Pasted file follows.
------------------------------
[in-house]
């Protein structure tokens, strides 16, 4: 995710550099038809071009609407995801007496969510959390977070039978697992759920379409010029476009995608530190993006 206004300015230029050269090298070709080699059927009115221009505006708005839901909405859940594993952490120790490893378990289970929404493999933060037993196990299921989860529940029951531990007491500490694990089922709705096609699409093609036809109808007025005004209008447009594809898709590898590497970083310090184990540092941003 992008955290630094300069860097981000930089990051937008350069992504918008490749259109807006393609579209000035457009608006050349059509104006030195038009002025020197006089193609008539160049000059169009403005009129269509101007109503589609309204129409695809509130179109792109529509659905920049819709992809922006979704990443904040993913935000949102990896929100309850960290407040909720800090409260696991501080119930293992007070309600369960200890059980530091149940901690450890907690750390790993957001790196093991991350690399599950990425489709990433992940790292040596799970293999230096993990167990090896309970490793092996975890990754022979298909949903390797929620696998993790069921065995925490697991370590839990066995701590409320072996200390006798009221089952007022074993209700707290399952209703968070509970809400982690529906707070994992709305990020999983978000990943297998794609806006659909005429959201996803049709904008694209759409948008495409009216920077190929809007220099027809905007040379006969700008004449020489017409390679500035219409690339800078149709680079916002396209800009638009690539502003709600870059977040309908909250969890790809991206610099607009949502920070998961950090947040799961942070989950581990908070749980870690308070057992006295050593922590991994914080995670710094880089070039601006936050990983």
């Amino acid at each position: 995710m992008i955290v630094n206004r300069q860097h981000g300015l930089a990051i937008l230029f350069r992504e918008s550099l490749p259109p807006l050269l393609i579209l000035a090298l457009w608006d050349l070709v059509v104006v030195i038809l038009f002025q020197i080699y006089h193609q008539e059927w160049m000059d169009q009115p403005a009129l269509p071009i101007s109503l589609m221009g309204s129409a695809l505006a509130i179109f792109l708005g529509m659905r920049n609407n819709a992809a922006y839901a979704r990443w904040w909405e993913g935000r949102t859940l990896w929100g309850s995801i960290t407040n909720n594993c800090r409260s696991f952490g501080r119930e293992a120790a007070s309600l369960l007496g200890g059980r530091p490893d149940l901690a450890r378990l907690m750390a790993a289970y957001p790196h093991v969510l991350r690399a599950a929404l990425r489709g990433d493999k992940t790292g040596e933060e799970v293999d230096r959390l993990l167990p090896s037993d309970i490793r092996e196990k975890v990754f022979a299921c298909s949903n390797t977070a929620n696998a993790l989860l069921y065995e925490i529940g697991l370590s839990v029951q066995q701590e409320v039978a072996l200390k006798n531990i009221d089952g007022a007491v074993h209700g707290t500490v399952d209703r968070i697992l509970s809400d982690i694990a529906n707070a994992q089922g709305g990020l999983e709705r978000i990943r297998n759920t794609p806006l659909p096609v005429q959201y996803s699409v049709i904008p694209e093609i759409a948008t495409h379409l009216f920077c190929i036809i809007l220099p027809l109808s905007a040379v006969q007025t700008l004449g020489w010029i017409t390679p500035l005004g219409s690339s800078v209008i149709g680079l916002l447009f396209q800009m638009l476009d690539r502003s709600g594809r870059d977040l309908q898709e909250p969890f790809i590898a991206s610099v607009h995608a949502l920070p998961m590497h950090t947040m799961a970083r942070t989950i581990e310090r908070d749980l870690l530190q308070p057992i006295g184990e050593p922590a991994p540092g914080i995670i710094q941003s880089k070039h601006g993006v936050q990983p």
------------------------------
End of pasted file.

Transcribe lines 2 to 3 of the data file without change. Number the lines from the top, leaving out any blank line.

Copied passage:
């Protein structure tokens, strides 16, 4: 995710550099038809071009609407995801007496969510959390977070039978697992759920379409010029476009995608530190993006 206004300015230029050269090298070709080699059927009115221009505006708005839901909405859940594993952490120790490893378990289970929404493999933060037993196990299921989860529940029951531990007491500490694990089922709705096609699409093609036809109808007025005004209008447009594809898709590898590497970083310090184990540092941003 992008955290630094300069860097981000930089990051937008350069992504918008490749259109807006393609579209000035457009608006050349059509104006030195038009002025020197006089193609008539160049000059169009403005009129269509101007109503589609309204129409695809509130179109792109529509659905920049819709992809922006979704990443904040993913935000949102990896929100309850960290407040909720800090409260696991501080119930293992007070309600369960200890059980530091149940901690450890907690750390790993957001790196093991991350690399599950990425489709990433992940790292040596799970293999230096993990167990090896309970490793092996975890990754022979298909949903390797929620696998993790069921065995925490697991370590839990066995701590409320072996200390006798009221089952007022074993209700707290399952209703968070509970809400982690529906707070994992709305990020999983978000990943297998794609806006659909005429959201996803049709904008694209759409948008495409009216920077190929809007220099027809905007040379006969700008004449020489017409390679500035219409690339800078149709680079916002396209800009638009690539502003709600870059977040309908909250969890790809991206610099607009949502920070998961950090947040799961942070989950581990908070749980870690308070057992006295050593922590991994914080995670710094880089070039601006936050990983």
């Amino acid at each position: 995710m992008i955290v630094n206004r300069q860097h981000g300015l930089a990051i937008l230029f350069r992504e918008s550099l490749p259109p807006l050269l393609i579209l000035a090298l457009w608006d050349l070709v059509v104006v030195i038809l038009f002025q020197i080699y006089h193609q008539e059927w160049m000059d169009q009115p403005a009129l269509p071009i101007s109503l589609m221009g309204s129409a695809l505006a509130i179109f792109l708005g529509m659905r920049n609407n819709a992809a922006y839901a979704r990443w904040w909405e993913g935000r949102t859940l990896w929100g309850s995801i960290t407040n909720n594993c800090r409260s696991f952490g501080r119930e293992a120790a007070s309600l369960l007496g200890g059980r530091p490893d149940l901690a450890r378990l907690m750390a790993a289970y957001p790196h093991v969510l991350r690399a599950a929404l990425r489709g990433d493999k992940t790292g040596e933060e799970v293999d230096r959390l993990l167990p090896s037993d309970i490793r092996e196990k975890v990754f022979a299921c298909s949903n390797t977070a929620n696998a993790l989860l069921y065995e925490i529940g697991l370590s839990v029951q066995q701590e409320v039978a072996l200390k006798n531990i009221d089952g007022a007491v074993h209700g707290t500490v399952d209703r968070i697992l509970s809400d982690i694990a529906n707070a994992q089922g709305g990020l999983e709705r978000i990943r297998n759920t794609p806006l659909p096609v005429q959201y996803s699409v049709i904008p694209e093609i759409a948008t495409h379409l009216f920077c190929i036809i809007l220099p027809l109808s905007a040379v006969q007025t700008l004449g020489w010029i017409t390679p500035l005004g219409s690339s800078v209008i149709g680079l916002l447009f396209q800009m638009l476009d690539r502003s709600g594809r870059d977040l309908q898709e909250p969890f790809i590898a991206s610099v607009h995608a949502l920070p998961m590497h950090t947040m799961a970083r942070t989950i581990e310090r908070d749980l870690l530190q308070p057992i006295g184990e050593p922590a991994p540092g914080i995670i710094q941003s880089k070039h601006g993006v936050q990983p």